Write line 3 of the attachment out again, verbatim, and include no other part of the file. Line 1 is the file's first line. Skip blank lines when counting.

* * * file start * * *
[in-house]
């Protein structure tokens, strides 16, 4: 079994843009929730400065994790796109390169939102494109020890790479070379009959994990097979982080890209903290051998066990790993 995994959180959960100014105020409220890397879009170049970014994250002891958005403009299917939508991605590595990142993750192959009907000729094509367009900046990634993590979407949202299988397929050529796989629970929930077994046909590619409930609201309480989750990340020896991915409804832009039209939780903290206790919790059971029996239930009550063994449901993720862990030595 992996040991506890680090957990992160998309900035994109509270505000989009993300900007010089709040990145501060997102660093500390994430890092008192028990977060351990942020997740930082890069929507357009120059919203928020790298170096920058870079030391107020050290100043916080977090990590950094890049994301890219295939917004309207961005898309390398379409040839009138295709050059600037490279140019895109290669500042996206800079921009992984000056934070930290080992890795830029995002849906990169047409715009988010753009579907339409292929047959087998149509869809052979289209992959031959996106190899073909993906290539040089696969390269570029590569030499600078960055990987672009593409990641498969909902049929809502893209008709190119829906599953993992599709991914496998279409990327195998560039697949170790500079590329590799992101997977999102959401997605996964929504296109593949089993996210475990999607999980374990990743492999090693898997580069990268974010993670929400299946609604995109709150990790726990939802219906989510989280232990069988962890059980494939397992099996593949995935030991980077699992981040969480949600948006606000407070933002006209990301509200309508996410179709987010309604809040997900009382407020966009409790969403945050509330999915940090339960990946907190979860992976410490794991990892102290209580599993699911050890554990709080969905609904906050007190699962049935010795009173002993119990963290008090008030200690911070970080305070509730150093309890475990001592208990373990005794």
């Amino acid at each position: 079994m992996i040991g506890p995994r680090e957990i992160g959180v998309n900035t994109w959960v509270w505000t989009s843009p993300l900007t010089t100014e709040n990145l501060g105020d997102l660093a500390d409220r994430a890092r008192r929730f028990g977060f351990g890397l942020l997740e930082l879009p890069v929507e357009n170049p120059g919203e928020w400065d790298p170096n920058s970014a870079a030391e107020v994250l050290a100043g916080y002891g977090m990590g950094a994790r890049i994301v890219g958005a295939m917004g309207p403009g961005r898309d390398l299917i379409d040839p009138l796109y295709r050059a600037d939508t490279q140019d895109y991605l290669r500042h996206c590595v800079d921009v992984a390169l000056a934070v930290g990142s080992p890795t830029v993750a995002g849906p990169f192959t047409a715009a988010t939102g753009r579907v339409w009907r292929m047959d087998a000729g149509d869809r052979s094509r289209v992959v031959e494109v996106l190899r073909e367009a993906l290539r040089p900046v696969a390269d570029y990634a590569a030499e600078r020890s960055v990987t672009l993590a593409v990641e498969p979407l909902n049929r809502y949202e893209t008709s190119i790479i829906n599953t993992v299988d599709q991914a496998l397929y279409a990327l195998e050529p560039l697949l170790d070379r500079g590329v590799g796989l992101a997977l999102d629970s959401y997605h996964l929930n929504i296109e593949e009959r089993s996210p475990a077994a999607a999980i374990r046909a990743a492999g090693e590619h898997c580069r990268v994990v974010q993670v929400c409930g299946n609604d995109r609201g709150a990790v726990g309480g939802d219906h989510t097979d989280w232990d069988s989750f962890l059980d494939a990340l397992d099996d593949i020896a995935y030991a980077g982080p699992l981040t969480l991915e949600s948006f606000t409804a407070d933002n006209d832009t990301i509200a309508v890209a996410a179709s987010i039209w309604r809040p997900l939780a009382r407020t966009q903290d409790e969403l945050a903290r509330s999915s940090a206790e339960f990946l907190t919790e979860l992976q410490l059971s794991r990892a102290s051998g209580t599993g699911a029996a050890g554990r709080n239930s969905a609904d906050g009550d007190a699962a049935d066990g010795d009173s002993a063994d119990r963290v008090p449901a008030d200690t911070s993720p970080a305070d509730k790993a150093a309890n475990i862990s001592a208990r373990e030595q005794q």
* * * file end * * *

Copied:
């Amino acid at each position: 079994m992996i040991g506890p995994r680090e957990i992160g959180v998309n900035t994109w959960v509270w505000t989009s843009p993300l900007t010089t100014e709040n990145l501060g105020d997102l660093a500390d409220r994430a890092r008192r929730f028990g977060f351990g890397l942020l997740e930082l879009p890069v929507e357009n170049p120059g919203e928020w400065d790298p170096n920058s970014a870079a030391e107020v994250l050290a100043g916080y002891g977090m990590g950094a994790r890049i994301v890219g958005a295939m917004g309207p403009g961005r898309d390398l299917i379409d040839p009138l796109y295709r050059a600037d939508t490279q140019d895109y991605l290669r500042h996206c590595v800079d921009v992984a390169l000056a934070v930290g990142s080992p890795t830029v993750a995002g849906p990169f192959t047409a715009a988010t939102g753009r579907v339409w009907r292929m047959d087998a000729g149509d869809r052979s094509r289209v992959v031959e494109v996106l190899r073909e367009a993906l290539r040089p900046v696969a390269d570029y990634a590569a030499e600078r020890s960055v990987t672009l993590a593409v990641e498969p979407l909902n049929r809502y949202e893209t008709s190119i790479i829906n599953t993992v299988d599709q991914a496998l397929y279409a990327l195998e050529p560039l697949l170790d070379r500079g590329v590799g796989l992101a997977l999102d629970s959401y997605h996964l929930n929504i296109e593949e009959r089993s996210p475990a077994a999607a999980i374990r046909a990743a492999g090693e590619h898997c580069r990268v994990v974010q993670v929400c409930g299946n609604d995109r609201g709150a990790v726990g309480g939802d219906h989510t097979d989280w232990d069988s989750f962890l059980d494939a990340l397992d099996d593949i020896a995935y030991a980077g982080p699992l981040t969480l991915e949600s948006f606000t409804a407070d933002n006209d832009t990301i509200a309508v890209a996410a179709s987010i039209w309604r809040p997900l939780a009382r407020t966009q903290d409790e969403l945050a903290r509330s999915s940090a206790e339960f990946l907190t919790e979860l992976q410490l059971s794991r990892a102290s051998g209580t599993g699911a029996a050890g554990r709080n239930s969905a609904d906050g009550d007190a699962a049935d066990g010795d009173s002993a063994d119990r963290v008090p449901a008030d200690t911070s993720p970080a305070d509730k790993a150093a309890n475990i862990s001592a208990r373990e030595q005794q």